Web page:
You have reached your limit of free articles this month.

Enjoy unlimited access to myPalmBeachPost.com

Starting at just 99¢ for 8 weeks.

GREAT REASONS TO SUBSCRIBE TODAY!

  • IN-DEPTH REPORTING
  • INTERACTIVE STORYTELLING
  • NEW TOPICS & COVERAGE
  • ePAPER
X

You have read of premium articles.

Get unlimited access to all of our breaking news, in-depth coverage and bonus content- exclusively for subscribers. Starting at just 99¢ for 8 weeks

X

Welcome to myPalmBeachPost.com

This subscriber-only site gives you exclusive access to breaking news, in-depth coverage, exclusive interactives and bonus content.

You can read free articles of your choice a month that are only available on myPalmBeachPost.com.

breaking news

Palm Beach socialite’s daughter jailed for stealing jewels, cars from her

House, Senate move closer on implementation of solar Amendment 4


The Florida House and Senate are set to take up proposals that would carry out a voter-approved expansion of a renewable-energy tax break, as bill language appears to have become more agreeable to solar proponents.

Gone from a House proposal (HB 1351) is a controversial provision that would have allowed the state Public Service Commission to set safety, performance and reliability standards.

RELATED: Complete Florida Legislature coverage

The House and Senate are working on the proposals to implement a renewable-energy constitutional amendment, known as Amendment 4, that voters approved during August’s primary election.

Susan Glickman, Florida director of the Southern Alliance for Clean Energy, said while concerns linger for some solar contractors, the House proposal is now “vastly improved.”

“The bills are closer, and it’s a good sign that we’ll bring this implementation successfully in for a close,” Glickman said.

The Senate Appropriations Committee on Thursday backed a proposal (SB 90), sponsored by Sen. Jeff Brandes, R-St. Petersburg, that is considered a more straightforward implementation of Amendment 4 than the House version.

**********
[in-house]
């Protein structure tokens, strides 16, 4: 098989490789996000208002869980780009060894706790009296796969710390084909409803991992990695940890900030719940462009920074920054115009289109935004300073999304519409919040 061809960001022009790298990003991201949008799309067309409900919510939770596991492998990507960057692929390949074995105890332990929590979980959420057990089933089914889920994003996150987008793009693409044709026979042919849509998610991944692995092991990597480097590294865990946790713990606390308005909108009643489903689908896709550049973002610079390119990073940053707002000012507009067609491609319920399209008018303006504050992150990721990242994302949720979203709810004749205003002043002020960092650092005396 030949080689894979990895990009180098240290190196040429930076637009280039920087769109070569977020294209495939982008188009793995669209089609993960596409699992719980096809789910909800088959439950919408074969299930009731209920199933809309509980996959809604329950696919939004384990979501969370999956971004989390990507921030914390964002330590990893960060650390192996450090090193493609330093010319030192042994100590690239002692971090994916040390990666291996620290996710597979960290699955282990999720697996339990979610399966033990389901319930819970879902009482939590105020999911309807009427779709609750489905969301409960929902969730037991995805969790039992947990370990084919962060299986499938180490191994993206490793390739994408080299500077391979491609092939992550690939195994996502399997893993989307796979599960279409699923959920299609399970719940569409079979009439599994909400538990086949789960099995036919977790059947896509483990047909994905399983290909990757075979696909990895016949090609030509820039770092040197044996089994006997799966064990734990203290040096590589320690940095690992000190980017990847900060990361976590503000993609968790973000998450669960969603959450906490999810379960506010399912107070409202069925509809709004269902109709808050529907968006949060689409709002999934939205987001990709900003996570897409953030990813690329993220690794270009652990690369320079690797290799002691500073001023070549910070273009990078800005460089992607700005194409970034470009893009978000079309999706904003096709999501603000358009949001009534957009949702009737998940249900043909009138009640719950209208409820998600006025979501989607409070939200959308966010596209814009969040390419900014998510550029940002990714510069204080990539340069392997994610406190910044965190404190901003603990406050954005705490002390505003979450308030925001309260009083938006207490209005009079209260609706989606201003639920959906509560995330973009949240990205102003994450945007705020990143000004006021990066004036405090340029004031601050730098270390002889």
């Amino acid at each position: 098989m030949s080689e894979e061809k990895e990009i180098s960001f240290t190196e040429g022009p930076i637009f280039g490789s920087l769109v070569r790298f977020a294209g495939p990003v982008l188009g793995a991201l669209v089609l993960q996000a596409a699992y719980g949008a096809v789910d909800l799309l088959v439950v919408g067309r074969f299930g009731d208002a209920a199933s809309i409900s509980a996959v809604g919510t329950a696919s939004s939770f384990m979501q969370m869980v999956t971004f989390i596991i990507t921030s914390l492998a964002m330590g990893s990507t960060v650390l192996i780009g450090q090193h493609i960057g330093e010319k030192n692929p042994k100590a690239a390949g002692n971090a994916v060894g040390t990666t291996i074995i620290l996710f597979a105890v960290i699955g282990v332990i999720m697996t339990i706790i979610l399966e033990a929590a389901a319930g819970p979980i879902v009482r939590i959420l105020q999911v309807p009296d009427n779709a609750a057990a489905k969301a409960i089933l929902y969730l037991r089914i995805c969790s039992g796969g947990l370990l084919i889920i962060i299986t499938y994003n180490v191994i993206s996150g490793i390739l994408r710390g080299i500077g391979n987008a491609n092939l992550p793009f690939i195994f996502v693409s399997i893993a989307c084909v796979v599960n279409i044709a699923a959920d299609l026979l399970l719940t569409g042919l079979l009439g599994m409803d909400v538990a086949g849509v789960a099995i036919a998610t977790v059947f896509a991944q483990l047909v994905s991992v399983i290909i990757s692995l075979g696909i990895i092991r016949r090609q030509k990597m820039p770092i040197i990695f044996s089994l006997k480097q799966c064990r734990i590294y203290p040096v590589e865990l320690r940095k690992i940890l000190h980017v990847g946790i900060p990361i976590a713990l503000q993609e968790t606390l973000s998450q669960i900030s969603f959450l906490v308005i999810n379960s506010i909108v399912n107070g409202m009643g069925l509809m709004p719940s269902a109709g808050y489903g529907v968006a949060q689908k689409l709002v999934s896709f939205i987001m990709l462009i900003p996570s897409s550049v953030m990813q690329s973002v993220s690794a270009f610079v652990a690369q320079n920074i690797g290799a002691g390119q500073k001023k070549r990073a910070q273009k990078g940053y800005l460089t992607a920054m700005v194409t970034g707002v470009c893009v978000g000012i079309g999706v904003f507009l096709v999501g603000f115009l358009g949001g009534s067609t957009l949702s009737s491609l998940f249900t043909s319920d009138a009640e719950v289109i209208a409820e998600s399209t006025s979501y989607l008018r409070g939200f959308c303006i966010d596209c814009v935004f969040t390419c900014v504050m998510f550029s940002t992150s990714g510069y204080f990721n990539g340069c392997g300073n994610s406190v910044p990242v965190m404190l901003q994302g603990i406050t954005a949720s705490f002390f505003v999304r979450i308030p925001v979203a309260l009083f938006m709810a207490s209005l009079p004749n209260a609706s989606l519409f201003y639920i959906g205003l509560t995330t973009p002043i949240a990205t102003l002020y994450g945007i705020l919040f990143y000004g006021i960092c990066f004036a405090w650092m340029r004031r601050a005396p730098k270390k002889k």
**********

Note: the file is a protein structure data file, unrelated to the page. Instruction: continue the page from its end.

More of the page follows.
The voter-backed Amendment 4 calls for extending a residential renewable-energy tax break to commercial and industrial properties. The tax break would be in place for 20 years. A selling point in the amendment was that it also exempts all renewable-energy equipment from state tangible personal property taxes.

Optimism about the proposed bills is tempered in part because the initial tax break voters want to expand was approved at the polls in 2008 yet wasn’t implemented by lawmakers until 2014.

Brandes said the two chambers are getting closer to matching bill language, but he said after the Appropriations Committee meeting he prefers his approach.

“I haven’t heard from one constituent that they’re having a problem with solar contractors,” Brandes said. “I’m of the position of, let’s focus this on what the voters intended it to be, which is on cutting taxes for those individuals who choose to put solar in place and to make it more of a viable option.”

A day earlier, the House Commerce Committee unanimously supported the House version, proposed by Majority Leader Ray Rodrigues, R-Estero. The bill recently drew fire for using language that the Miami Herald reported was “verbatim” from a proposal supplied by Florida Power & Light.

The proposal includes consumer-protection provisions used by Arizona, where solar energy use has been growing.